Extreme weather, which has hit much of Britain this month, increases the risks that people and property are typically exposed to.
Heavy rain and strong winds underscore the importance of our earthworks asset management. We manage a portfolio of more than 190,000 earthworks assets, including slopes, embankments and cuttings - excavations in the ground composed of rock or soil.
Our specialist geotechnical engineers work across Britain to stabilise and repair weakened assets, enabling a network more resilient to future risk events, such as extreme weather.
Landslips, also known as landslides, are hazardous to the track and surrounding environment. Heavy rainfall causes landslips, making the earth saturated. This reduces the interlocking of particles, compromising soil strength.
Image 1 and 2: Landslip on the line between Ystrad Rhondda and Porth in Wales
Following an emergency like this, we deploy our engineers to carry out any immediate works to the affected areas; some of our previous weather-related emergency repair works includes stabilising hillsides and repairing cutting slopes.
An infrastructure fit for the future
Our earthwork portfolio is as old as the railway itself - most of our infrastructure slopes are more than 150 years old. Therefore, futureproofing our infrastructure is crucial – we aspire to and are actively working towards creating a safer, reliable and sustainable infrastructure that continually improves.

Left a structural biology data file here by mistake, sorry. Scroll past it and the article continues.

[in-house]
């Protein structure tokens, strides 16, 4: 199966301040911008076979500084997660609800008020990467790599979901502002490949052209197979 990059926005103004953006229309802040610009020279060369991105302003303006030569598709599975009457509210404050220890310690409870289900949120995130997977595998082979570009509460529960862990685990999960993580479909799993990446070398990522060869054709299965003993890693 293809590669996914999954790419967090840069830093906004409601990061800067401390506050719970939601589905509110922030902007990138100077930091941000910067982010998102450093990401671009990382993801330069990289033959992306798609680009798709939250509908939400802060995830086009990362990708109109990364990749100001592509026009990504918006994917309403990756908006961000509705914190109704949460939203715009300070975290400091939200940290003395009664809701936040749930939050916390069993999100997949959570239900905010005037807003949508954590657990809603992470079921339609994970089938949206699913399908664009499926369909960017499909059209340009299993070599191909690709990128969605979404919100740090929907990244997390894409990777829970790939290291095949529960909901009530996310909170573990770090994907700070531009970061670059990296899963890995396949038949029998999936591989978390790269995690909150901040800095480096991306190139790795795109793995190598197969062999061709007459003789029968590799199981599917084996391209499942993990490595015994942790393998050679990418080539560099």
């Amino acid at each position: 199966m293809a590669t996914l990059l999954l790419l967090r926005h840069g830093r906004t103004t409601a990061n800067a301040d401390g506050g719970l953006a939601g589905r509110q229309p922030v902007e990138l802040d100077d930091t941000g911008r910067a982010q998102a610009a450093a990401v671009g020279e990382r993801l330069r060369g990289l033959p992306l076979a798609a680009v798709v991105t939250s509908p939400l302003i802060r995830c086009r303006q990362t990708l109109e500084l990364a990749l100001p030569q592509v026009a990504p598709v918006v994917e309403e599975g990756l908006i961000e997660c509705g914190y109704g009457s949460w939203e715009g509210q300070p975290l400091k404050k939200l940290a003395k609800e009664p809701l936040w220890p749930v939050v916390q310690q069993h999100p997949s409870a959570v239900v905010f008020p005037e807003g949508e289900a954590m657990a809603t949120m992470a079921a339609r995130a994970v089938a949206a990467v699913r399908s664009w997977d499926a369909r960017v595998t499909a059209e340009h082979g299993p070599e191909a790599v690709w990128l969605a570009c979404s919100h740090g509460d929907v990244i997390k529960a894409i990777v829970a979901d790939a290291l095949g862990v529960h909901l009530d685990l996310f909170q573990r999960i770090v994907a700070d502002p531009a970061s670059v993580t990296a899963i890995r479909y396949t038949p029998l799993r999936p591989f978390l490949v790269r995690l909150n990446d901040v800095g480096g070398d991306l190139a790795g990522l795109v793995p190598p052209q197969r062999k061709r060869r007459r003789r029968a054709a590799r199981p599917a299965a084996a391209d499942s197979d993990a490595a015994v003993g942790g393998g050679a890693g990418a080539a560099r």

As the winter months approach, the vulnerability of our existing infrastructure will once again become apparent and emergency renewal activity will be inevitable. However, by examining geotechnical data and the results of monitoring instruments, our teams will be able to determine the appropriate interventions needed to help minimise risk, damage and disruption.
We use technology and industry standard techniques, such as ground inclinometers, to measure earth movement. We also improve stability by securing loose soil with concrete piles, soil nails and retaining walls.
As technology develops, we will be able to monitor the performance and condition of our infrastructure more closely and accurately, placing us in an even better position to handle the consequences of extreme weather.